I admit it - I'm a sucker for old stadiums.
When I was very young, I used to play a game with my dad called Big League Manager. The game was similar to APBA in that each player had a card, you set the lineup, and managed your team. One year as a gift my dad bought a number of the great teams... or at least the great teams in HIS estimation as a Pirates fan so both the '27 and '60 Pirates accompanied the '27 and '60 Yankees. In order to block out my dad's sound effects that accompanied every strikeout (gee, I wonder why I'm competitive), I used to imagine the teams playing in their old ballparks. So, when I started working in Cleveland in the mid-90's, I couldn't help but pause in the hallway outside of the press box that had big pictures of old stadiums all along the walls. It was a gallery into baseball's past.
Ever since I've had the opportunity to work in this game, I've tried to make it a point to experience some of these great yards, and Tiger Stadium was one of them. I have some great memories of that stadium and only one regret. My one regret was that on my last trip in there as a member of the Oakland A's, I spent one afternoon with a disposable camera taking pictures from all over the ballpark: coming up out the concourse into the lower seating bowl right by the dugout which made you feel like you were on deck, sitting in the overhanging press box, standing in deep centerfield with the flag pole in the way, sitting in the first row of the upper deck in right field than hung out over the outfield, and even crouching in the bunker for the bullpen pitchers. The intimacy was really remarkable. My regret? I lost the stinkin' camera.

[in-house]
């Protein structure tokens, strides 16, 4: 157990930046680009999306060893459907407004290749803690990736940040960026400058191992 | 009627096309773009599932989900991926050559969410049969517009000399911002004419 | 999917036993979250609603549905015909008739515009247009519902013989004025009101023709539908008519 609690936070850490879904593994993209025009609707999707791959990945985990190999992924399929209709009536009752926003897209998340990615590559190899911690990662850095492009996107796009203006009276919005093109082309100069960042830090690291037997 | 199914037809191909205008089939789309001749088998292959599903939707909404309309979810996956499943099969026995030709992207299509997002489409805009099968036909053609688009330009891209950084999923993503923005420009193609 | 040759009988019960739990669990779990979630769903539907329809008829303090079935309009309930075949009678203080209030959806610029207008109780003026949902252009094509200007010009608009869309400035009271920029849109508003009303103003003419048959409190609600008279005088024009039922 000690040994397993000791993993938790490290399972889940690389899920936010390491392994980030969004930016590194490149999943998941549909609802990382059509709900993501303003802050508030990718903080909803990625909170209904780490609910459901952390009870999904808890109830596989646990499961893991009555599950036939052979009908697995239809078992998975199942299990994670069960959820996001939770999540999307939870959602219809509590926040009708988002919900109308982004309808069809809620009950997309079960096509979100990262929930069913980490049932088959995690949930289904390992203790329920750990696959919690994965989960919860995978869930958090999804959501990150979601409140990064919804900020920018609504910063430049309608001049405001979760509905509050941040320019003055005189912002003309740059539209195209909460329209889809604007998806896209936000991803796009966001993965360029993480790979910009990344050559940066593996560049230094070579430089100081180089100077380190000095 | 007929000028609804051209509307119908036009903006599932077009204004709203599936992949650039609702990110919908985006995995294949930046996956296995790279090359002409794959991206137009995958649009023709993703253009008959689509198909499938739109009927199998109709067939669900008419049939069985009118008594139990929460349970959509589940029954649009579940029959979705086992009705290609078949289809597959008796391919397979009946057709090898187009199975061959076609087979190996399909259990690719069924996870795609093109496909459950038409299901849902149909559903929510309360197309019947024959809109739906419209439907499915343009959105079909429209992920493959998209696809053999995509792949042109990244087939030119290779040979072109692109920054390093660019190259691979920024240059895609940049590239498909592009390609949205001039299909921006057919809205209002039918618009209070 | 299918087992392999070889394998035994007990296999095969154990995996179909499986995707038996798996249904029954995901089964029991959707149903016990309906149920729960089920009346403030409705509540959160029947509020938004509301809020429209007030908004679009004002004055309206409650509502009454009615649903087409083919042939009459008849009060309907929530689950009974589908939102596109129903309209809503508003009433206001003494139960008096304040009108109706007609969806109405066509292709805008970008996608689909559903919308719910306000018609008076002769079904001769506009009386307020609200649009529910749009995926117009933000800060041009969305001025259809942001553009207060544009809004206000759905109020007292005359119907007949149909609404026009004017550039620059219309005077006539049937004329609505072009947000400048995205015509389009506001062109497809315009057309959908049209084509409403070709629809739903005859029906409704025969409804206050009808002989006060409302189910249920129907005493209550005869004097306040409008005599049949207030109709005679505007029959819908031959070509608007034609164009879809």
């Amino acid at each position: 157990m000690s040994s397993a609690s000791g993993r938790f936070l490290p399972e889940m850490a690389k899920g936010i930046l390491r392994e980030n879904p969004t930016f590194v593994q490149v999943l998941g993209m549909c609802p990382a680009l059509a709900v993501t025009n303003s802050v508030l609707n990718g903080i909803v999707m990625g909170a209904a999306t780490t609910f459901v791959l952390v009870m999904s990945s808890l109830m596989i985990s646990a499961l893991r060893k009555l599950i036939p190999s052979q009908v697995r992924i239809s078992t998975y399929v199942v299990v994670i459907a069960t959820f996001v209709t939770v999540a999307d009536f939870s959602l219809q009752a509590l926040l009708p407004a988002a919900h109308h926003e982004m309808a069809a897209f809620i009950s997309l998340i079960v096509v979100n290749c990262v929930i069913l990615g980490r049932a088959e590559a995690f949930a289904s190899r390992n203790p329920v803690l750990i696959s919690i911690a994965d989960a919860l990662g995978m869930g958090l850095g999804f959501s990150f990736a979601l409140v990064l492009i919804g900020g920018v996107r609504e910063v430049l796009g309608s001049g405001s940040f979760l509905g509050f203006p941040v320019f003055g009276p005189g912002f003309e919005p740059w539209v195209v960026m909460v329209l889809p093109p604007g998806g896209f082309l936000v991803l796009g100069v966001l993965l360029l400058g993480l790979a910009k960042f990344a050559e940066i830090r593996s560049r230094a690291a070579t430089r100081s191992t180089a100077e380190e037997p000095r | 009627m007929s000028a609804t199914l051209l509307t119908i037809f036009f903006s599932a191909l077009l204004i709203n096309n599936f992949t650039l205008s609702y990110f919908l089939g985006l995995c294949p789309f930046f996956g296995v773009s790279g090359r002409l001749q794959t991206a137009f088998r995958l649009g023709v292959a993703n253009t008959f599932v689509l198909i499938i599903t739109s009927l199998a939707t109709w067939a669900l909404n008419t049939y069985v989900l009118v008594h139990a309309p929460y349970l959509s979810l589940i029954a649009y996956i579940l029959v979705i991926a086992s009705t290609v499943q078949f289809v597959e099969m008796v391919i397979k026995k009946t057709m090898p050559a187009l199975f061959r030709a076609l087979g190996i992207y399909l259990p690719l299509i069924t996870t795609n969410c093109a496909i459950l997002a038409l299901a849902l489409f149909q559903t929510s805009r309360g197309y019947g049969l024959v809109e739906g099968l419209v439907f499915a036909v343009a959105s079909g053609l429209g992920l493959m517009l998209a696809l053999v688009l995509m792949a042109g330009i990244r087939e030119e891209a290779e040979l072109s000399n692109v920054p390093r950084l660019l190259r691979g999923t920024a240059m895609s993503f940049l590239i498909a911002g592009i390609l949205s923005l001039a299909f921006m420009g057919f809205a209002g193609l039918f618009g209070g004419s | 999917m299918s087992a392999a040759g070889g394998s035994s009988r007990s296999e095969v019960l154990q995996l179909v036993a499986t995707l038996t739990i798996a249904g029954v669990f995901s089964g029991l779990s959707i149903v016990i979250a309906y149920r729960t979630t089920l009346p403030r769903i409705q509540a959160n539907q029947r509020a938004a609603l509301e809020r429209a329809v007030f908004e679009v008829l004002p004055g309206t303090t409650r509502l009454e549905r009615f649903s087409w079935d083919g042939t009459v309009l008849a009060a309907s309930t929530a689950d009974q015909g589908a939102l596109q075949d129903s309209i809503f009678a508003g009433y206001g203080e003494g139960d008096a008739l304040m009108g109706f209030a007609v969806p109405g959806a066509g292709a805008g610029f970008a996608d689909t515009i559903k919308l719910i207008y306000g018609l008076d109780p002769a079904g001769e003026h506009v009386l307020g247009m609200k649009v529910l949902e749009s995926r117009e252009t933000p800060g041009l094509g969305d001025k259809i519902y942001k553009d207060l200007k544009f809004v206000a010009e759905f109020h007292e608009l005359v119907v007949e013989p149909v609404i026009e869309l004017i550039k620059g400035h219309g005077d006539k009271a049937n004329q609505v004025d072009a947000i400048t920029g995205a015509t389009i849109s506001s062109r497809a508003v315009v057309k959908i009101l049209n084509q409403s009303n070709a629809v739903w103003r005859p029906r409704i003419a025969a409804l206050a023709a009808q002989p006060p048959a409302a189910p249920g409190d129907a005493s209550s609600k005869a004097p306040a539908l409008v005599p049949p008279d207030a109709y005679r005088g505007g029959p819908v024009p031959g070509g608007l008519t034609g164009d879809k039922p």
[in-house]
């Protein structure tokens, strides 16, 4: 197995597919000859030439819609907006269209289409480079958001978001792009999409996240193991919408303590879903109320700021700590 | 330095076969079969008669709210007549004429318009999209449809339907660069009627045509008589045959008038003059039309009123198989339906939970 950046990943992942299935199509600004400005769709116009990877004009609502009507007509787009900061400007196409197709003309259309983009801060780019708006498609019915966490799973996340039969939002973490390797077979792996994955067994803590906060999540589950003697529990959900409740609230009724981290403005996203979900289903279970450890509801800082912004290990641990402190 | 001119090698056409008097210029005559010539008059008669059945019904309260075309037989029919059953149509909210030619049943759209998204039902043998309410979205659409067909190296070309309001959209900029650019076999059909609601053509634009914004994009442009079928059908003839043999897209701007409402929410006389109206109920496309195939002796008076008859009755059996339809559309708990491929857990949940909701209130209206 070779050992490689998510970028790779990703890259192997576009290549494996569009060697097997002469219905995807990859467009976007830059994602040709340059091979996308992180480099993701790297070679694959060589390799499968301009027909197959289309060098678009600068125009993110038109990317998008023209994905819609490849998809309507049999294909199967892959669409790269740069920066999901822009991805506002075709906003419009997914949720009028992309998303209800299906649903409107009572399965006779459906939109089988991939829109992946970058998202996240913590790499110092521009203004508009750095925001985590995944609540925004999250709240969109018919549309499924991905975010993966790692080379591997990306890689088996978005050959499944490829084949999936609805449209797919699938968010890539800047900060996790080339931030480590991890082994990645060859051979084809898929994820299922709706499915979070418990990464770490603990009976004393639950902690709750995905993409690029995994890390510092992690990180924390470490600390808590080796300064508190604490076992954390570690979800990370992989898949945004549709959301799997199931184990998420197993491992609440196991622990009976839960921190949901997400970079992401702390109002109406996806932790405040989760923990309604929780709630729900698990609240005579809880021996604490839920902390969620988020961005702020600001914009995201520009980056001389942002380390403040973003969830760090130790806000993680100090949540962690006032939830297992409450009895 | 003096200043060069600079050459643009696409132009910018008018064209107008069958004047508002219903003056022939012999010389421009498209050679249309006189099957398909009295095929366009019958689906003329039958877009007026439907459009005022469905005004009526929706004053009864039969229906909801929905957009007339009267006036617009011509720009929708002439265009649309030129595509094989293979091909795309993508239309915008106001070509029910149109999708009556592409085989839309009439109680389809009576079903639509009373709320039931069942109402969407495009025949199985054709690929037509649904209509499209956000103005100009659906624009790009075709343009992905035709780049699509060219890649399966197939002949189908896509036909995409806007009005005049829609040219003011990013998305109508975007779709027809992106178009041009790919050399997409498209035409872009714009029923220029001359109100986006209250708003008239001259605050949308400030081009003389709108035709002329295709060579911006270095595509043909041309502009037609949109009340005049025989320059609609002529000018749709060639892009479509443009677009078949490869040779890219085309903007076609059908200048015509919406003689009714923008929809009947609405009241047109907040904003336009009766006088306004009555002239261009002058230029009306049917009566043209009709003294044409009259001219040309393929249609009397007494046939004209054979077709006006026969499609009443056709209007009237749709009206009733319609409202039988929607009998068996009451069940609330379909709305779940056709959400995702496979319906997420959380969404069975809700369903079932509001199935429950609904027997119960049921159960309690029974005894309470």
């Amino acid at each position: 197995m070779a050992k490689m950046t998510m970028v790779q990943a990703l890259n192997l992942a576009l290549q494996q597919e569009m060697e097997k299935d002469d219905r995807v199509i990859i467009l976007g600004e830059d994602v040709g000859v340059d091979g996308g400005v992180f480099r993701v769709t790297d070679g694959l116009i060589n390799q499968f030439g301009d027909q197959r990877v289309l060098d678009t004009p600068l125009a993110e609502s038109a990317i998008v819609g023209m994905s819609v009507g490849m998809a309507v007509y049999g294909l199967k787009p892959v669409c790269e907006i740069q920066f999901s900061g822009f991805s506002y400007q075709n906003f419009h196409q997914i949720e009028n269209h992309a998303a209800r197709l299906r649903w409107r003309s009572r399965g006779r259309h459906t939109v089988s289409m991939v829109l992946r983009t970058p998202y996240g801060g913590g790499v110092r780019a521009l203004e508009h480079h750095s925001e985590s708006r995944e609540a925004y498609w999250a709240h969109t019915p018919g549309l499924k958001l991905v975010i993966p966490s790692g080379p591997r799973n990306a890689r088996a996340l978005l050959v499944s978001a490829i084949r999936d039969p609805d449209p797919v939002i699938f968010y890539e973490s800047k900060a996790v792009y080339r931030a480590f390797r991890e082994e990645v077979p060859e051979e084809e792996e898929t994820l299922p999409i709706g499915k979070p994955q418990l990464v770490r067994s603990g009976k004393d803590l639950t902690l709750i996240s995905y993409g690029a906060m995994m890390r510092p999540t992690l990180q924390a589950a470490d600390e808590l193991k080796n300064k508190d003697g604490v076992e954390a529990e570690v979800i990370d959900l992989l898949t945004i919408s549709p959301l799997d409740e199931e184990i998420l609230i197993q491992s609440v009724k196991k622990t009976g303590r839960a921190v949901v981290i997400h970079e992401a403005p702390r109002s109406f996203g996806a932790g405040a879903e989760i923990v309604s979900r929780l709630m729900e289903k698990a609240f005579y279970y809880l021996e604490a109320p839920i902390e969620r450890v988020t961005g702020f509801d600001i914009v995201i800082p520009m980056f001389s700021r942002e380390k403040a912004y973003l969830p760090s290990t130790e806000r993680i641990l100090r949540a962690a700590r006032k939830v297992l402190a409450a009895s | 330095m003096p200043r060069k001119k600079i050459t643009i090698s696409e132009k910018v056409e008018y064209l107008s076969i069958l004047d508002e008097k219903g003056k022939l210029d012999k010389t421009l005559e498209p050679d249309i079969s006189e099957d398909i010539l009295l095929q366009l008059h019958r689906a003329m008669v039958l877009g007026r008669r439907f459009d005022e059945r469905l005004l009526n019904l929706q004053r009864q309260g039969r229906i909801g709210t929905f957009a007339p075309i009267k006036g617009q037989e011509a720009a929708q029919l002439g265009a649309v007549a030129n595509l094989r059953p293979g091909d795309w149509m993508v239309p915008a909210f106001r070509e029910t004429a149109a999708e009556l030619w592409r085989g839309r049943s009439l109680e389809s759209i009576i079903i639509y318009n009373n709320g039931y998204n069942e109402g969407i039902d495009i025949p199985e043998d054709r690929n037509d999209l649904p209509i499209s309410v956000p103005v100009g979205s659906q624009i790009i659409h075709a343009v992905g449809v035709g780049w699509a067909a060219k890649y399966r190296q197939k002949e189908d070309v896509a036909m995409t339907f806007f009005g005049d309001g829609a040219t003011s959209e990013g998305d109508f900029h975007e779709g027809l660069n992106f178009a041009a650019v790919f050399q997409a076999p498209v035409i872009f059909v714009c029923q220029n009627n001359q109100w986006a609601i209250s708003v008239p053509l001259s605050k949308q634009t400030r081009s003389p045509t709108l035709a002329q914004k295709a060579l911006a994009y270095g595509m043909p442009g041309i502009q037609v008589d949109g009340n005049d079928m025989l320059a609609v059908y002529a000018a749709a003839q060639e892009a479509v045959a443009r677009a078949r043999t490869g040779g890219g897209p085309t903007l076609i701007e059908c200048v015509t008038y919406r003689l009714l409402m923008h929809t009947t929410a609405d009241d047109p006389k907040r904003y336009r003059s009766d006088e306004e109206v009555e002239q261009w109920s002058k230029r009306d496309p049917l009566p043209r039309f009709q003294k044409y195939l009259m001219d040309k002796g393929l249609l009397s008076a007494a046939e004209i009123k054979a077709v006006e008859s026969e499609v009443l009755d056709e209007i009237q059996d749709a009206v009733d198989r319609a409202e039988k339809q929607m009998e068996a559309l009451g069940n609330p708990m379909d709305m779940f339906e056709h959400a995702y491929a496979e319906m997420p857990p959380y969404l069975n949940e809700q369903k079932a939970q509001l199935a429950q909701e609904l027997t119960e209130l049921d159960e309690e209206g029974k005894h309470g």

Nevertheless, I still have those memories, and they are very clear. I have other memories, too. The visiting clubhouse was about the size of a shower room in any of the new clubhouses. It was about as private as Mardi Gras. In fact, the first time I ever had to tell a player that he was going to AAA was in Tiger Stadium. I had to do it while literally sitting in the player's locker.
The runway from the clubhouse to the dugout was small and dark. Near the dugout entrance but attached to the runway wall was a porcelain trough. Again, privacy must not have been a central concern of Detroit in 1912. Our clubhouse manager in Oakland, Steve Vucinich, came around the corner, saw me paused next to the trough, and quickly said, "Babe Ruth probably p#%%ed there". That's still one of my all-time favorite lines since I've worked in this game.
I'm sad to see Tiger Stadium go, and I was there just a few times and near the end of its days. Don't get me wrong, the new ballparks are tremendous for both the fans and the players, and we're all busy creating these special moments in the new venues. That said, I'm glad I'll always have those images of Tiger Stadium in my mind.